In remembrance: a Civil War soldier’s letter home

First battle of Bull Run
First Battle of Bull Run, from Wikipedia Commons

In honor of Veteran’s Day, we wanted to share words written by a soldier 155 years ago, about love of home, honor and country.

Ken Burns’s 1990 film,  The Civil War, is one of the finest examples of how a great filmmaker can tell a story truthfully, in compelling terms and in a manner that makes it real for all of us. For a soft-spoken guy from New Hampshire, Burns tells us about American history in a mighty way that a dusty textbook never could. Anyone who has watched The Civil War will remember the eloquence and honesty in the letter written by the 32-year-old judge advocate serving with the Rhode Island Militia to his wife Sarah.

♦ ♦ ♦ ♦ ♦

July 14, 1861
Camp Clark, Washington

My very dear Sarah: The indications are very strong that we shall move in a few days — perhaps tomorrow. Lest I should not be able to write again, I feel impelled to write a few lines that may fall under your eye when I shall be no more …

I have no misgivings about, or lack of confidence in the cause in which I am engaged, and my courage does not halt or falter. I know how strongly American Civilization now leans on the triumph of the Government and how great a debt we owe to those who went before us through the blood and sufferings of the Revolution. And I am willing — perfectly willing — to lay down all my joys in this life, to help maintain this Government, and to pay that debt …

Sarah my love for you is deathless, it seems to bind me with mighty cables that nothing but Omnipotence could break; and yet my love of Country comes over me like a strong wind and bears me unresistibly on with all these chains to the battle field.

The memories of the blissful moments I have spent with you come creeping over me, and I feel most gratified to God and to you that I have enjoyed them for so long. And hard it is for me to give them up and burn to ashes the hopes of future years, when, God willing, we might still have lived and loved together, and seen our sons grown up to honorable manhood, around us. I have, I know, but few and small claims upon Divine Providence, but something whispers to me — perhaps it is the wafted prayer of my little Edgar, that I shall return to my loved ones unharmed. If I do not my dear Sarah, never forget how much I love you, and when my last breath escapes me on the battle field, it will whisper your name. Forgive my many faults and the many pains I have caused you. How thoughtless and foolish I have often times been! How gladly would I wash out with my tears every little spot upon your happiness …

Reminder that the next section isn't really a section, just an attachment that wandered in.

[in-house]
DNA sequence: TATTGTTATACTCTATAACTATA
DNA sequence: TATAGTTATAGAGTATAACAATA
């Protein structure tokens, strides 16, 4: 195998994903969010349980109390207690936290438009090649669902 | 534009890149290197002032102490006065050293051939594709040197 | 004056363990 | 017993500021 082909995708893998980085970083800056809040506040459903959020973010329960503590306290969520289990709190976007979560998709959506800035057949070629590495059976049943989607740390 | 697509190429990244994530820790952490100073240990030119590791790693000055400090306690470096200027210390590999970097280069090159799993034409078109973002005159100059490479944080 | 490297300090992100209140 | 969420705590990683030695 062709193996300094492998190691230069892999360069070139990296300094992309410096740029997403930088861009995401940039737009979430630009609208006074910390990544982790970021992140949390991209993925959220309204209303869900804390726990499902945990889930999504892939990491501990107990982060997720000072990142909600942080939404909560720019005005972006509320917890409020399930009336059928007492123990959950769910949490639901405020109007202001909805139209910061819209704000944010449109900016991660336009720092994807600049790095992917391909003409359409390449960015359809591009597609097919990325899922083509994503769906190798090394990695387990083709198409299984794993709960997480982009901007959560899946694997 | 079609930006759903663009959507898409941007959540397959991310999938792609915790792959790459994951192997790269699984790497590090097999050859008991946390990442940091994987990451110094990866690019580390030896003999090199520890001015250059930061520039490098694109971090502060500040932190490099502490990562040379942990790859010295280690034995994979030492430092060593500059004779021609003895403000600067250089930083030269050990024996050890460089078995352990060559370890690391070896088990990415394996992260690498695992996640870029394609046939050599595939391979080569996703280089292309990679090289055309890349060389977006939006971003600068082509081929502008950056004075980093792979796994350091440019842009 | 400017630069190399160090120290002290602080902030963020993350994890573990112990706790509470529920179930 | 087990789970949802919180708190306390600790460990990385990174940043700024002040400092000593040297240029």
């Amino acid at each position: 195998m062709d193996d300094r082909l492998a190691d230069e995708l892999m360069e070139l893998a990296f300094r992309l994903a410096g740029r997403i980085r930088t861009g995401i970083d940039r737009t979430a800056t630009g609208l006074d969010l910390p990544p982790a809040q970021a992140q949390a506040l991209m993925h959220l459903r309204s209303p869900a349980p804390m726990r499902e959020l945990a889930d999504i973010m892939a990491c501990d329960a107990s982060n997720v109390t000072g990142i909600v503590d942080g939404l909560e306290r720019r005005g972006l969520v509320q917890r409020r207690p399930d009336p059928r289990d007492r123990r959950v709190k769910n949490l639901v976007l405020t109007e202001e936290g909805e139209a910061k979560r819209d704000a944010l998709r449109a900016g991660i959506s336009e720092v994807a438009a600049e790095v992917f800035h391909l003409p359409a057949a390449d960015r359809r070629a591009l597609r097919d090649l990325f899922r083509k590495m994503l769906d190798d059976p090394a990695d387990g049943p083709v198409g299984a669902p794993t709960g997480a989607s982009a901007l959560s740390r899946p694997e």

But, O Sarah! If the dead can come back to this earth and flit unseen around those they loved, I shall always be near you; in the gladdest days and in the darkest nights … always, always, and if there be a soft breeze upon your cheek, it shall be my breath, as the cool air fans your throbbing temple, it shall be my spirit passing by. Sarah do not mourn me dead; think I am gone and wait for thee, for we shall meet again …

♦ ♦ ♦ ♦ ♦

Sullivan Ballou was killed a week after he wrote this at the First Battle of Bull Run.

You can read more about Sullivan and Sarah Ballou on the PBS The Civil War website.


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